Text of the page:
Irrespective of that she has done amazingly well and that’s a real achievement. It takes guts, fortitude and discipline to undertake this sort of thing, and winning it requires it in huge spades, so kudos.

Yeah, we should definitely ask the question:

Is a German cancer doc going to be doping so she can not sleep for 10 days and ride 4,000km to win a free hat?

 

Avatar
AlsoSomniloquism [132 posts] 2 weeks ago
2 likes

Some people are just built for endurance events. Look at Steve Abraham, during his 72000 odd miles the other year, his average heart beat was below 100. He posted it was measured in the 40's when he was "at rest" in the back of the ambulance after being knocked off. His body is literally genetically setup to do long distance endurance options. She might be the same. 

Avatar
Judge dreadful [367 posts] 2 weeks ago
1 like

 

AlsoSomniloquism wrote:

Some people are just built for endurance events. Look at Steve Abraham, during his 72000 odd miles the other year, his average heart beat was below 100. He posted it was measured in the 40's when he was "at rest" in the back of the ambulance after being knocked off. His body is literally genetically setup to do long distance endurance options. She might be the same. 

 

It’s entirely possible she did it playing with straight dice, however, especially where cycling is concerned,  someone coming from pretty much nowhere, and skinning well known opposition by half a day, is always going to pique my interest. Her day four stats, in particular, certainly raised my eyebrows. However, I’m sure she’ll be subject to a lot of scrutiny for the near future, and if anything was amiss, we’ll get to hear about it, sooner or later. 

Avatar
Supersam [10 posts] 2 weeks ago
5 likes
Judge dreadful wrote:

 

AlsoSomniloquism wrote:

Some people are just built for endurance events. Look at Steve Abraham, during his 72000 odd miles the other year, his average heart beat was below 100. He posted it was measured in the 40's when he was "at rest" in the back of the ambulance after being knocked off. His body is literally genetically setup to do long distance endurance options. She might be the same. 

 

It’s entirely possible she did it playing with straight dice, however, especially where cycling is concerned,  someone coming from pretty much nowhere, and skinning well known opposition by half a day, is always going to pique my interest. Her day four stats, in particular, certainly raised my eyebrows. However, I’m sure she’ll be subject to a lot of scrutiny for the near future, and if anything was amiss, we’ll get to hear about it, sooner or later. 

Come on then, tell us exactly what she could have taken/done?

And who is this well known opposition? The famous Ben Davies? Or multiple-world-champ Job Hendrickx?

She has done something you cannot comprehend and rather than accepting that she can achieve things you cannot, you smell a rat. I feel sorry for you.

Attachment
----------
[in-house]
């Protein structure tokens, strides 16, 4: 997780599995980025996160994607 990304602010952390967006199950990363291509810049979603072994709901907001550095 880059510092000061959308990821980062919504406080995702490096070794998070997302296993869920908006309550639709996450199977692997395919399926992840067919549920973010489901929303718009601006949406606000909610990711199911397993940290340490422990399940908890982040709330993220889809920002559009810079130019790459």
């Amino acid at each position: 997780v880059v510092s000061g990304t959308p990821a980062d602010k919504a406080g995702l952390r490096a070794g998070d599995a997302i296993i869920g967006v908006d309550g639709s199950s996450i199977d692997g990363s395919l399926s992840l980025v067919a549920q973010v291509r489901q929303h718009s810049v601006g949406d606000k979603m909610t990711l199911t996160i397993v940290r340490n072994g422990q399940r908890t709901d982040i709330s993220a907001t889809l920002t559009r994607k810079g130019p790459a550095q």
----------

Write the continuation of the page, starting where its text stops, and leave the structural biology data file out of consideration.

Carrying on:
Avatar
AlsoSomniloquism [132 posts] 2 weeks ago
1 like
Judge dreadful wrote:

 

AlsoSomniloquism wrote:

Some people are just built for endurance events. Look at Steve Abraham, during his 72000 odd miles the other year, his average heart beat was below 100. He posted it was measured in the 40's when he was "at rest" in the back of the ambulance after being knocked off. His body is literally genetically setup to do long distance endurance options. She might be the same. 

 

It’s entirely possible she did it playing with straight dice, however, especially where cycling is concerned,  someone coming from pretty much nowhere, and skinning well known opposition by half a day, is always going to pique my interest. Her day four stats, in particular, certainly raised my eyebrows. However, I’m sure she’ll be subject to a lot of scrutiny for the near future, and if anything was amiss, we’ll get to hear about it, sooner or later. 

So do you believe the pre-race favourite who she "skinned" (ie he scratched due to medical concerns) who has been training with her for the last few months and has stated he wasn't surprised as she is so strong? 

Avatar
crazy-legs [1116 posts] 2 weeks ago
7 likes
Judge dreadful wrote:

... And she’s a ‘medical student’.

Yes, that means she's used to working hundred + hour weeks, is able to prioritise brilliantly, still function at any time of day or night on a couple of hours kip in the doctors room, make life & death decisions efficiently, is completely used to eating at random intervals without any set pattern and can stay 100% focused.

We all look forward to seeing your efforts in next year's Trans Con.

Avatar
kil0ran [1580 posts] 2 weeks ago
2 likes

If she was found to have taken anything dodgy that would be the end of her medical career. I could understand it if it was for a Grand Tour, but for an event with no prize other than caps?

Avatar
aries2580 [31 posts] 2 weeks ago
3 likes

Love how she just shows up and belts out a song on the piano. Lol 

awesome.

 https://twitter.com/transconrace/status/1157626463379775489?s=20

Avatar
aries2580 [31 posts] 2 weeks ago
1 like
Xena wrote:
aries2580 wrote:

If you have nothing nice to say, you should keep your mouth closed. 

You do realise that you have just contradicted yourself .  You have just said “ you should keep your mouth closed “. That is not a nice thing to say is it  you see what you did ? Victim of your own words . 

A rather pseudointellectual rebuttal. Amusing  1

 

I’ll rephrase my post for your benefit, as you seem to need it.

If you have nothing nice to say, it would be better to say nothing at all.

 

Take care!